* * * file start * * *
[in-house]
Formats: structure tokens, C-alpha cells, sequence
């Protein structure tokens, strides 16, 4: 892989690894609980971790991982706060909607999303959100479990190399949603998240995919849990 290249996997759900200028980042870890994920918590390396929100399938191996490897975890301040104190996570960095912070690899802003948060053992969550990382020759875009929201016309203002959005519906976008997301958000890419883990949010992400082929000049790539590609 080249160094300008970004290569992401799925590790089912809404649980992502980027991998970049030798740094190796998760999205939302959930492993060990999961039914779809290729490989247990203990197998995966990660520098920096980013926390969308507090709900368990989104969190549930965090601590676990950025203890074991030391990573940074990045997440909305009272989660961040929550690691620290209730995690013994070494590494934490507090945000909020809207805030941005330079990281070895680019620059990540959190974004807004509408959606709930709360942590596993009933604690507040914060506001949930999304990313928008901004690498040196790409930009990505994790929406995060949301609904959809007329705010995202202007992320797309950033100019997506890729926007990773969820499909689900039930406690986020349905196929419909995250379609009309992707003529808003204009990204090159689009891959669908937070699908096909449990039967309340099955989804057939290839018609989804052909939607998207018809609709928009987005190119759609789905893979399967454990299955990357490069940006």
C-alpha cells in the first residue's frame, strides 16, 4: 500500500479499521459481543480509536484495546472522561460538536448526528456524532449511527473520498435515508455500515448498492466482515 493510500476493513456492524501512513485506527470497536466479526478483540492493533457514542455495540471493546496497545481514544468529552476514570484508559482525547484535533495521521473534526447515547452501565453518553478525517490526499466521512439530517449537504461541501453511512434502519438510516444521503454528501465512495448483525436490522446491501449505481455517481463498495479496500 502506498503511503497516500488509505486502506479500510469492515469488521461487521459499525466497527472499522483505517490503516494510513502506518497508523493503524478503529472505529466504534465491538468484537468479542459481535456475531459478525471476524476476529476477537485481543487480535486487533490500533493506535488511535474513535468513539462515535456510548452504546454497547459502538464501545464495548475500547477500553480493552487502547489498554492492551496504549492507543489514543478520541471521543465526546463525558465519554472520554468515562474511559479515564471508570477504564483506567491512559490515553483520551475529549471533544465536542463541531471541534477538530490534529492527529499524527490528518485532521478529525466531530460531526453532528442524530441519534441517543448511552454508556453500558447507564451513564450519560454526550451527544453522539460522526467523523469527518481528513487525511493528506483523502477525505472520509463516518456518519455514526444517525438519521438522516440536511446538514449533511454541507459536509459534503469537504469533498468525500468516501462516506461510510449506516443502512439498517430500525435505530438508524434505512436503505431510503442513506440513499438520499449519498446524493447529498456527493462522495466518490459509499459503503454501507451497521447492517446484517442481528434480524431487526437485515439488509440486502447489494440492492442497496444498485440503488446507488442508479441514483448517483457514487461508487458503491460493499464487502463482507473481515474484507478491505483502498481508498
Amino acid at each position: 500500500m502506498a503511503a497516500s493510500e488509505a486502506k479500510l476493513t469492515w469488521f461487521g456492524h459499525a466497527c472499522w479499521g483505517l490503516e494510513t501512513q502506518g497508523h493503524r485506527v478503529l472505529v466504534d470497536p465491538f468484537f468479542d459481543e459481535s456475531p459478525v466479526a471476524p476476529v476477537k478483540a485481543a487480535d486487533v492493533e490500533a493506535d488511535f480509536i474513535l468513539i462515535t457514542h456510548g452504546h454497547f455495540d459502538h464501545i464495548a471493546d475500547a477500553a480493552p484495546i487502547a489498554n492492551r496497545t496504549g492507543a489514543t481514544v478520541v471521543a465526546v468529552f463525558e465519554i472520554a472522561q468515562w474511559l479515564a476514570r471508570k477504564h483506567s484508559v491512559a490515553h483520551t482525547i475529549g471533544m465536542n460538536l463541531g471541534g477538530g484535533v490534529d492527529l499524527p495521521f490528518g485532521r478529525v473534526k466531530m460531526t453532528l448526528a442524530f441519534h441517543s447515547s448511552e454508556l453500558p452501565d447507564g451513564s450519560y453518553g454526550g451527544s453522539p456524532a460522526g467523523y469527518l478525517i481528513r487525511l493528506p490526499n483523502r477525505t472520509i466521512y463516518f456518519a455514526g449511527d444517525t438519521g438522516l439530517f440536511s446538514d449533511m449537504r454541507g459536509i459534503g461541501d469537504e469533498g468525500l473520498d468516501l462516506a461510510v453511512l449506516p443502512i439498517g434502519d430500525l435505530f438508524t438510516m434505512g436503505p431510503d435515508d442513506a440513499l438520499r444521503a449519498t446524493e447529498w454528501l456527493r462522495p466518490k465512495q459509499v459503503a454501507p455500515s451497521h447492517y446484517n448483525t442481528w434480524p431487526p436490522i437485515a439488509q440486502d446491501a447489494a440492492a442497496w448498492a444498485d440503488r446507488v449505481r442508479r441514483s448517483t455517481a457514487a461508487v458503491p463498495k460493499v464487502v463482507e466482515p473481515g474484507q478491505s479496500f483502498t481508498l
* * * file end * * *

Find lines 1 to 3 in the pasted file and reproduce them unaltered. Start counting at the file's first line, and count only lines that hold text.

[in-house]
Formats: structure tokens, C-alpha cells, sequence
């Protein structure tokens, strides 16, 4: 892989690894609980971790991982706060909607999303959100479990190399949603998240995919849990 290249996997759900200028980042870890994920918590390396929100399938191996490897975890301040104190996570960095912070690899802003948060053992969550990382020759875009929201016309203002959005519906976008997301958000890419883990949010992400082929000049790539590609 080249160094300008970004290569992401799925590790089912809404649980992502980027991998970049030798740094190796998760999205939302959930492993060990999961039914779809290729490989247990203990197998995966990660520098920096980013926390969308507090709900368990989104969190549930965090601590676990950025203890074991030391990573940074990045997440909305009272989660961040929550690691620290209730995690013994070494590494934490507090945000909020809207805030941005330079990281070895680019620059990540959190974004807004509408959606709930709360942590596993009933604690507040914060506001949930999304990313928008901004690498040196790409930009990505994790929406995060949301609904959809007329705010995202202007992320797309950033100019997506890729926007990773969820499909689900039930406690986020349905196929419909995250379609009309992707003529808003204009990204090159689009891959669908937070699908096909449990039967309340099955989804057939290839018609989804052909939607998207018809609709928009987005190119759609789905893979399967454990299955990357490069940006």